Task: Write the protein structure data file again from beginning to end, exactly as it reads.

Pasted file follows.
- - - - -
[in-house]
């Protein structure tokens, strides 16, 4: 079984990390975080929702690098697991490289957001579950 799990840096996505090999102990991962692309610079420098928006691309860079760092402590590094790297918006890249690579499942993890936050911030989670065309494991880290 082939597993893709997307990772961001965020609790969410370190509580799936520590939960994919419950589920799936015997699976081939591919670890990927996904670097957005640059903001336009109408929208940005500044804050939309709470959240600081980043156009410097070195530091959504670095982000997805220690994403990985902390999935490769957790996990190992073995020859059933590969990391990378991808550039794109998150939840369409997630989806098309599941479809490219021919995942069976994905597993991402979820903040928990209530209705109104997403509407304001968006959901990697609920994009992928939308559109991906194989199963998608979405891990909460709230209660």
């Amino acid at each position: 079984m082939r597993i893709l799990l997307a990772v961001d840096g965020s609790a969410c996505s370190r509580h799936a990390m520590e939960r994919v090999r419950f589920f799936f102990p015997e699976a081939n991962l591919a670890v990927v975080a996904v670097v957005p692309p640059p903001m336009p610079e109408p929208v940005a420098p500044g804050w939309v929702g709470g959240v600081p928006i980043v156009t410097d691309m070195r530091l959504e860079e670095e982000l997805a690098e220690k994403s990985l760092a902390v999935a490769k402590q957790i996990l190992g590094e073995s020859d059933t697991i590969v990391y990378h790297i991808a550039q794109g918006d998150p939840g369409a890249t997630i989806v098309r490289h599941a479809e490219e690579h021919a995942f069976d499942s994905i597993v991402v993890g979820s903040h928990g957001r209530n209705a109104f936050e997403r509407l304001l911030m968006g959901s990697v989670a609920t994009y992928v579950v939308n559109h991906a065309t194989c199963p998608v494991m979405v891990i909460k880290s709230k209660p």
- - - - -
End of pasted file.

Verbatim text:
[in-house]
């Protein structure tokens, strides 16, 4: 079984990390975080929702690098697991490289957001579950 799990840096996505090999102990991962692309610079420098928006691309860079760092402590590094790297918006890249690579499942993890936050911030989670065309494991880290 082939597993893709997307990772961001965020609790969410370190509580799936520590939960994919419950589920799936015997699976081939591919670890990927996904670097957005640059903001336009109408929208940005500044804050939309709470959240600081980043156009410097070195530091959504670095982000997805220690994403990985902390999935490769957790996990190992073995020859059933590969990391990378991808550039794109998150939840369409997630989806098309599941479809490219021919995942069976994905597993991402979820903040928990209530209705109104997403509407304001968006959901990697609920994009992928939308559109991906194989199963998608979405891990909460709230209660």
């Amino acid at each position: 079984m082939r597993i893709l799990l997307a990772v961001d840096g965020s609790a969410c996505s370190r509580h799936a990390m520590e939960r994919v090999r419950f589920f799936f102990p015997e699976a081939n991962l591919a670890v990927v975080a996904v670097v957005p692309p640059p903001m336009p610079e109408p929208v940005a420098p500044g804050w939309v929702g709470g959240v600081p928006i980043v156009t410097d691309m070195r530091l959504e860079e670095e982000l997805a690098e220690k994403s990985l760092a902390v999935a490769k402590q957790i996990l190992g590094e073995s020859d059933t697991i590969v990391y990378h790297i991808a550039q794109g918006d998150p939840g369409a890249t997630i989806v098309r490289h599941a479809e490219e690579h021919a995942f069976d499942s994905i597993v991402v993890g979820s903040h928990g957001r209530n209705a109104f936050e997403r509407l304001l911030m968006g959901s990697v989670a609920t994009y992928v579950v939308n559109h991906a065309t194989c199963p998608v494991m979405v891990i909460k880290s709230k209660p």